What is the social model? Well, for the purpose of this post, I’m going to focus more on people who have disabilities that are more likely to affect them socially. These include autism, Asperger’s Syndrome, cognitive or intellectual disabilities (because they can result in trouble with “adaptive behavior,”) or ADD/ADHD. These disabilities might be “visible,” or they might not, until you’ve been around the person for awhile. But I’ve noticed a disturbing pattern in the way that people without disabilities react to them. For example, let’s say that Rosemary has Asperger’s Syndrome. Rosemary could be any age, but the point is, all her life, she has struggled socially. Maybe that’s because she has specialized interests that her peers don’t share. Maybe it’s because she’s quite brilliant and more mature than most of her peers, or maybe it’s because she’s not “wired” to pick up on subtle social cues like body language. For whatever reason, though, Rosemary has a hard time with people. She’s been through therapies for this, but they don’t seem to help much because the “social model” of disability is always there. The “social model” that says, “Rosemary, you need to try harder to enjoy what your classmates enjoy/make small talk/understand what people are trying to tell you.” It is a construct that tells Rosemary that in order to be accepted, she, and only she, must change.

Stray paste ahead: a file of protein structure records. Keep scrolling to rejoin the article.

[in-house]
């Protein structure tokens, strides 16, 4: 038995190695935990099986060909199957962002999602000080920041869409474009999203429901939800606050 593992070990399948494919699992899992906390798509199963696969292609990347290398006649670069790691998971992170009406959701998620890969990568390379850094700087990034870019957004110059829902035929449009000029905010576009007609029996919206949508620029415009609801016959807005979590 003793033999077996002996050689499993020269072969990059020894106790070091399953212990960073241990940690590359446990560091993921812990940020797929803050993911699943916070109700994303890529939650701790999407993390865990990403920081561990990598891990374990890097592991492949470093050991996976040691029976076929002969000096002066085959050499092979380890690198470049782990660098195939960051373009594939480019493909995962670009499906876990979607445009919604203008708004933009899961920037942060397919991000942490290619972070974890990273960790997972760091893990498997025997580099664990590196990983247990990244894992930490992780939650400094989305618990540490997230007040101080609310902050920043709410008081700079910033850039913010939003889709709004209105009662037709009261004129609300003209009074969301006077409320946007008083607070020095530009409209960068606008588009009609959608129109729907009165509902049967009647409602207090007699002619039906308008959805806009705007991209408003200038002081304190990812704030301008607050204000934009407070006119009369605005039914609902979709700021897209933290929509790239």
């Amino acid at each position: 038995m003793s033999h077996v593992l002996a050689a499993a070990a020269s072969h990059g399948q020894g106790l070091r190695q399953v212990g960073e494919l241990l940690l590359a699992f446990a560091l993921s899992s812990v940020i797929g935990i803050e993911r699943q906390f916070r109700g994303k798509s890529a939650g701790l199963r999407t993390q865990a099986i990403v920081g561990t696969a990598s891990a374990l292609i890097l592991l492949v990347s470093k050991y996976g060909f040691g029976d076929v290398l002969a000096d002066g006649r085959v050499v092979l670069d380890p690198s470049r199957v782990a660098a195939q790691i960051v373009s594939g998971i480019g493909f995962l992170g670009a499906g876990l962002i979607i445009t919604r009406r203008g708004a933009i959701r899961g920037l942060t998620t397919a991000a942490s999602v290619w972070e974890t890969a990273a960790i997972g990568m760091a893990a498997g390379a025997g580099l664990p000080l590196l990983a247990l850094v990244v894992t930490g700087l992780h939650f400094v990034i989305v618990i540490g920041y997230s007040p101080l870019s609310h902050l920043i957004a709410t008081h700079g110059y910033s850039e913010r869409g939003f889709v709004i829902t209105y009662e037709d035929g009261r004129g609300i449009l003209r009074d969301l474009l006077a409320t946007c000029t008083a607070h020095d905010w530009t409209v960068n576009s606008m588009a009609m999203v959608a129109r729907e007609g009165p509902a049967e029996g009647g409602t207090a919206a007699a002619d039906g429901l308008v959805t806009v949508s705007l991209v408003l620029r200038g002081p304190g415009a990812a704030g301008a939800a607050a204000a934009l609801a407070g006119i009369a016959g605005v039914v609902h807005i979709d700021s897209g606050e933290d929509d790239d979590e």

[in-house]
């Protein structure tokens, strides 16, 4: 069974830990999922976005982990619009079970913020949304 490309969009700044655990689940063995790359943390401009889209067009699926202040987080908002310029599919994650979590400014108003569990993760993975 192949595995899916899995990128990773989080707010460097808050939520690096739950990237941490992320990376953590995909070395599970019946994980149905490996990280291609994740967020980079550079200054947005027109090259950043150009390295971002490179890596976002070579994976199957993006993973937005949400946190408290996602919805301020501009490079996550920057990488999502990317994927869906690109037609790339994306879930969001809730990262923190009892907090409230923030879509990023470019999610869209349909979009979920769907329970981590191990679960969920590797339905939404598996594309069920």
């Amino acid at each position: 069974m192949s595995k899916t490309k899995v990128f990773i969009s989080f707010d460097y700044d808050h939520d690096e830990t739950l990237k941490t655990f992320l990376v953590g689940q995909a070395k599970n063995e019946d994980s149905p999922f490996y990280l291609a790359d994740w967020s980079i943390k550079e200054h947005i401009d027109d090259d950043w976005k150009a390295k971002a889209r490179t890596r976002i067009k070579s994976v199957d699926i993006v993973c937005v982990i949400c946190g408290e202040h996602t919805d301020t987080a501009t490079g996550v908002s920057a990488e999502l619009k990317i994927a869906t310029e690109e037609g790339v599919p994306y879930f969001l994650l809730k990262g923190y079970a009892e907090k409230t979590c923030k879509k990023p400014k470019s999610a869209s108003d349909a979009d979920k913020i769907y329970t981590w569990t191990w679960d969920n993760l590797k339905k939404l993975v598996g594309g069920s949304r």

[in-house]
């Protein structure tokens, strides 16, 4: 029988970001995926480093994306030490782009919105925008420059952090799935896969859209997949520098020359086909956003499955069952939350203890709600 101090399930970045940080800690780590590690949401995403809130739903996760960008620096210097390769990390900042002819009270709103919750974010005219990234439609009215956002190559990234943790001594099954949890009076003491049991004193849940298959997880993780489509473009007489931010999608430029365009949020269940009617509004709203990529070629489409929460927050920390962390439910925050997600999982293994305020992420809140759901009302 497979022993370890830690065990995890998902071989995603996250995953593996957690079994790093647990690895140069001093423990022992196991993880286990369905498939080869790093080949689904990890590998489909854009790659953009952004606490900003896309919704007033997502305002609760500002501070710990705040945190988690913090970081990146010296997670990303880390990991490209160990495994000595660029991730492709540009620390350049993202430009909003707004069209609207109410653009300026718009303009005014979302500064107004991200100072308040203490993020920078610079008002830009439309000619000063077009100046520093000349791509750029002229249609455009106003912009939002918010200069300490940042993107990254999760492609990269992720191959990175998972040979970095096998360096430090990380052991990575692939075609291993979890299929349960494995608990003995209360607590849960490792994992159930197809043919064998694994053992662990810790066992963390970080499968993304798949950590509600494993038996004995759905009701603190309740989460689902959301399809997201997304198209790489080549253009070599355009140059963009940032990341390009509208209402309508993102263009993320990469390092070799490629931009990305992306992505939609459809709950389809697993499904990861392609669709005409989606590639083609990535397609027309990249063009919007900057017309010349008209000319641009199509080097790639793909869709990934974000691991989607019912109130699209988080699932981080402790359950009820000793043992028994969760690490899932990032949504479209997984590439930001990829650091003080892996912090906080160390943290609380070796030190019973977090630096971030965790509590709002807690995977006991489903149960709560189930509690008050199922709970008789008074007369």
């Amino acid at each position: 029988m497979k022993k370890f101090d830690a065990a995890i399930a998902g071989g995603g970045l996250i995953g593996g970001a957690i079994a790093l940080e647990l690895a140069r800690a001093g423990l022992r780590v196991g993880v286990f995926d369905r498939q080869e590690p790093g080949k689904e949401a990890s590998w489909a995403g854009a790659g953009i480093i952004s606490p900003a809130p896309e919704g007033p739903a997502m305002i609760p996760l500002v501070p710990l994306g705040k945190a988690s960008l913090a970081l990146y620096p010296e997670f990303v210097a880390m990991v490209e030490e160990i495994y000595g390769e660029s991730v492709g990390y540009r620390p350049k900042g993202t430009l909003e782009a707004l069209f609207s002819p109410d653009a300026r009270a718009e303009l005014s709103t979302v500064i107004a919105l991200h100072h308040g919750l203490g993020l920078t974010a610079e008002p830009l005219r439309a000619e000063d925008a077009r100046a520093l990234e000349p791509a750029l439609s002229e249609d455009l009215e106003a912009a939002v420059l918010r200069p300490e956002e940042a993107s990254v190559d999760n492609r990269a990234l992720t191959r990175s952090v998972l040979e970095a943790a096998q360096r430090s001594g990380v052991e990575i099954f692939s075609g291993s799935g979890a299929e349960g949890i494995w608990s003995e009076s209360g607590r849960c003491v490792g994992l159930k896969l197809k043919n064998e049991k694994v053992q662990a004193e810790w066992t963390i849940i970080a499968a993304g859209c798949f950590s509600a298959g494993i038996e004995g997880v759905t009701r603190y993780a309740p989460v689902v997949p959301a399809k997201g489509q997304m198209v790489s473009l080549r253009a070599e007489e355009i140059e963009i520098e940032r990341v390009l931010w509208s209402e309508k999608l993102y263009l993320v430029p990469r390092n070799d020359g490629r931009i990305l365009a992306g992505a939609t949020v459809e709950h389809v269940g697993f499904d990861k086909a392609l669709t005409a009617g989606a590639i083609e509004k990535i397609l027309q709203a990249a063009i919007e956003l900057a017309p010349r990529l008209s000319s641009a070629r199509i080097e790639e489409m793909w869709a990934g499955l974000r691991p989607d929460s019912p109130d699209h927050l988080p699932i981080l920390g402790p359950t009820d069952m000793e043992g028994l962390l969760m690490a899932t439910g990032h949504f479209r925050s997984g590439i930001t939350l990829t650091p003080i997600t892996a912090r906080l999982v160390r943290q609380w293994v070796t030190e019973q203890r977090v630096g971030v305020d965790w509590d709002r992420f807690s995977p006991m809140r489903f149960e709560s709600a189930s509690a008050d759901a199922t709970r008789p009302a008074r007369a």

I see several problems with this social model, but I’m only going to zero in on  a few. Here they are: